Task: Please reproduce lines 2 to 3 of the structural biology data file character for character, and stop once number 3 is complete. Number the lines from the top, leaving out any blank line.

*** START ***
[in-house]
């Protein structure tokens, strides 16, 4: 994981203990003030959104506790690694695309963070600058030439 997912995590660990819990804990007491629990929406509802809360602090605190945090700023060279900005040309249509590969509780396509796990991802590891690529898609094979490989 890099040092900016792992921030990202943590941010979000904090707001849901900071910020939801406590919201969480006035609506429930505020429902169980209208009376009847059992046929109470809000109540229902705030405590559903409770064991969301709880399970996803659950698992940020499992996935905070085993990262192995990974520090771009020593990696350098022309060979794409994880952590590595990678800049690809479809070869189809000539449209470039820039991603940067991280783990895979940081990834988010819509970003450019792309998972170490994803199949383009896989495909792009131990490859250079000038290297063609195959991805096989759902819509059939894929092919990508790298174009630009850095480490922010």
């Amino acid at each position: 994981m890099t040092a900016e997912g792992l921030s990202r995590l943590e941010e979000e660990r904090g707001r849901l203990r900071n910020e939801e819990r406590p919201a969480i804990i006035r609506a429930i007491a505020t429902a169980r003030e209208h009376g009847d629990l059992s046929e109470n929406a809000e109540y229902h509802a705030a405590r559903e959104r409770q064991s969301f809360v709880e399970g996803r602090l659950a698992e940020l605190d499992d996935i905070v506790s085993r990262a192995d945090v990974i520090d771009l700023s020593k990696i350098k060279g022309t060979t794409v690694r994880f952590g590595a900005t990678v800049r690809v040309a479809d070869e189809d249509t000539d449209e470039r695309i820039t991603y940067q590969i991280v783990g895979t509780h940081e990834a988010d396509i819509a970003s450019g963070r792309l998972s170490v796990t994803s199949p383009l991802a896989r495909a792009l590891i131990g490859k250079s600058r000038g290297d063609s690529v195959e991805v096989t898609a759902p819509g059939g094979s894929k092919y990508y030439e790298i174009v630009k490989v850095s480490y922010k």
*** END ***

């Protein structure tokens, strides 16, 4: 994981203990003030959104506790690694695309963070600058030439 997912995590660990819990804990007491629990929406509802809360602090605190945090700023060279900005040309249509590969509780396509796990991802590891690529898609094979490989 890099040092900016792992921030990202943590941010979000904090707001849901900071910020939801406590919201969480006035609506429930505020429902169980209208009376009847059992046929109470809000109540229902705030405590559903409770064991969301709880399970996803659950698992940020499992996935905070085993990262192995990974520090771009020593990696350098022309060979794409994880952590590595990678800049690809479809070869189809000539449209470039820039991603940067991280783990895979940081990834988010819509970003450019792309998972170490994803199949383009896989495909792009131990490859250079000038290297063609195959991805096989759902819509059939894929092919990508790298174009630009850095480490922010």
């Amino acid at each position: 994981m890099t040092a900016e997912g792992l921030s990202r995590l943590e941010e979000e660990r904090g707001r849901l203990r900071n910020e939801e819990r406590p919201a969480i804990i006035r609506a429930i007491a505020t429902a169980r003030e209208h009376g009847d629990l059992s046929e109470n929406a809000e109540y229902h509802a705030a405590r559903e959104r409770q064991s969301f809360v709880e399970g996803r602090l659950a698992e940020l605190d499992d996935i905070v506790s085993r990262a192995d945090v990974i520090d771009l700023s020593k990696i350098k060279g022309t060979t794409v690694r994880f952590g590595a900005t990678v800049r690809v040309a479809d070869e189809d249509t000539d449209e470039r695309i820039t991603y940067q590969i991280v783990g895979t509780h940081e990834a988010d396509i819509a970003s450019g963070r792309l998972s170490v796990t994803s199949p383009l991802a896989r495909a792009l590891i131990g490859k250079s600058r000038g290297d063609s690529v195959e991805v096989t898609a759902p819509g059939g094979s894929k092919y990508y030439e790298i174009v630009k490989v850095s480490y922010k």